Gul’dan’s face is almost done! In my last post, I had finished most of the sculpting, and I’ve since moved on to refining the features. After much trial and error, (and many, many wrinkles,) the face is looking pretty good. You may notice the addition of teeth and a lower lip in the picture above. I wanted to the top half of Gul’dan’s face completed before I moved on to the teeth and lower lip. This is because the teeth needed some prep work before I could start sculpting around them. In the last post, they looked like this:

The pink stuff is insulation foam, like you’d find at any hardware store. But insulation foam, though lightweight, can be pretty brittle. To make it strong enough to endure the rigors of a Con, I coated it in an epoxy resin called Epsilon. The stuff is designed to work with foams like this, and it’s durable, sand-able, and paint-able. In other words, it’s all-around awesome. To give you an idea of how durable it is, I covered the teeth with one coat Epsilon. When it was fully cured, I could smack the point of the largest tooth against a table, and nothing happened. It didn’t chip or crumple – nothin’. And that’s just with one coat!! It takes 16 hours for a coat to fully cure, but it’s soooooo worth the wait.

This is with a thin coat of acrylic paint, just to see where the burs were so I could sand them down.


I put the teeth in and started building up the lower lip. Here’s a side by side comparison of what I’ve got so far.

Gul'dan side by side comparison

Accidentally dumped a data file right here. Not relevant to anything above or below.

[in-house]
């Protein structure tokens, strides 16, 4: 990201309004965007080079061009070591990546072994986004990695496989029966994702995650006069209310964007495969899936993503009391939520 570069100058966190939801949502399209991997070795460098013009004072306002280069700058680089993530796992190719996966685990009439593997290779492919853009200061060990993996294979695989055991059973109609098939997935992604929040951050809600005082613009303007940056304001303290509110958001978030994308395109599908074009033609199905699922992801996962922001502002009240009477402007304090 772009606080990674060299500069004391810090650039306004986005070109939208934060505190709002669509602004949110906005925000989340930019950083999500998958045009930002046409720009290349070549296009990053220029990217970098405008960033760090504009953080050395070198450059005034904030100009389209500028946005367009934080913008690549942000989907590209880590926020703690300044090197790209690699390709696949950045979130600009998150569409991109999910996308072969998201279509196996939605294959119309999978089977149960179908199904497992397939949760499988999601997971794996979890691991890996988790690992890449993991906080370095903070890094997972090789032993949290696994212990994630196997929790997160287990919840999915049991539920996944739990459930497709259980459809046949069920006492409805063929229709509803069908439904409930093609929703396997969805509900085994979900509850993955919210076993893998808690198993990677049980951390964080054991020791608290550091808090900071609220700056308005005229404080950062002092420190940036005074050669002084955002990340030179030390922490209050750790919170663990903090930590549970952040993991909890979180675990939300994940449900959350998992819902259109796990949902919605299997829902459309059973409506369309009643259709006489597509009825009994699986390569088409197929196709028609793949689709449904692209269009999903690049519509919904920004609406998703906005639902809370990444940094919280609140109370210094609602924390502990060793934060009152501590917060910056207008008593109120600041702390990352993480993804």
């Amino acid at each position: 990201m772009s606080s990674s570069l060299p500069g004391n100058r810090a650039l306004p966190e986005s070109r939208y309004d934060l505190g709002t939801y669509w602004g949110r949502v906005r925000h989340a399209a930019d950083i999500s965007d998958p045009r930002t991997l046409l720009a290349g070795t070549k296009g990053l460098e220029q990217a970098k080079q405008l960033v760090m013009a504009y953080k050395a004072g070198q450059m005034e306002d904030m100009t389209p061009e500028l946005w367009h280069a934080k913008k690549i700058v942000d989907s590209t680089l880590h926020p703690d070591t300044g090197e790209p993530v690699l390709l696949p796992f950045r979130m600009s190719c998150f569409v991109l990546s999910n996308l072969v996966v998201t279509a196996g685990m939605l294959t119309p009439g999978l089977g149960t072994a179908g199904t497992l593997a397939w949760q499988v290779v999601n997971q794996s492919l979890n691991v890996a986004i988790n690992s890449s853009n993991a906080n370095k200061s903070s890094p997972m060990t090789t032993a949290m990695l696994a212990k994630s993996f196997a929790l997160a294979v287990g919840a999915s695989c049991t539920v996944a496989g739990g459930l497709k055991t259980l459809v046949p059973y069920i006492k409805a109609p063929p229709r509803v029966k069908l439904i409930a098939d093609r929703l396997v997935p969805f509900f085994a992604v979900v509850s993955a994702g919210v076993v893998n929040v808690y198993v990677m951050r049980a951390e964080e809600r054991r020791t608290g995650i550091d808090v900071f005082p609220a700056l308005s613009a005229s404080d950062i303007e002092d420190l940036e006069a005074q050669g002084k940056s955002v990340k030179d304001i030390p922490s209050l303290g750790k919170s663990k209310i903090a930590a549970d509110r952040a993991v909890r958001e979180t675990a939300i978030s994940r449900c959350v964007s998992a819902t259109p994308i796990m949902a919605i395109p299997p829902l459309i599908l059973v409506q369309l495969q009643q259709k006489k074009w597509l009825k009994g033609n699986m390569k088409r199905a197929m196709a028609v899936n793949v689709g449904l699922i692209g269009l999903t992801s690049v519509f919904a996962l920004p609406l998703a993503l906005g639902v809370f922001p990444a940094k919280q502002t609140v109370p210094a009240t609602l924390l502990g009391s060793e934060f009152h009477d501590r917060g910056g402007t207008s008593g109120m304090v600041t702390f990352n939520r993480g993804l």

I made a deliberate choice to make the teeth shorter than Gul’dan’s in-game model on the idea that it would be more realistic. In the cinematic, Gul’dan’s teeth are shorter:

Gul'dan Cinematic face

But I have a little problem. The “tusk” tooth I sculpted for the left side of Gul’dan’s face is too… chunky. I’m going to need to re-carve and re-epoxy it. If I don’t, it will literally bother me *every time* I look at the costume. -sigh- I’m not looking forward to fixing that, but I’ll regret it if I don’t.

But enough about teeth for now. Let’s talk about texture.


I once heard that Jack Pierce (a make up artist in the 30’s and 40’s) used an orange peel to texture Boris Karloff’s face for the 1931 Frankenstein movie. I don’t know remember where I heard this, and I can’t find it anywhere on the internet, so it’s probably not true. However, that idea helped me figure out a way to give Gul’dan’s face a little texture. Here’s what I used:

The blue thing is a sanding block – 60 grit, I think. I pressed the sand paper into the skin to give it a rough texture that approximates gnarly, warlock-y pores.

For some areas, it was difficult to get in there with a block. I either used a sheet of sandpaper, or the bristles of the chip brush.


Here’s what it looks like up close:

At this point, it doesn’t quite look like pores – the edges are too sharp. To smooth things out, I used a foam brush to rub down the surface of the clay. This removes the harshness and makes the marks look more like the pores of skin.


This is how I textured the whole thing, except for the lips. I had a little fun with the sanding block on the nose to make Gul’dan’s complexion more gnarled, though I don’t think I’ll go as gnarly as the cinematic Gul’dan. What works for the cinematic may be over-kill for real life.

Just a note, StarFest is next weekend, and although I don’t have any new costumes planned, I’ve got stuff to do to prepare for it. Truth be told, I don’t know how much progress I’ll make this coming week on Gul’dan, but we’ll see!

Until next time,

– El 🙂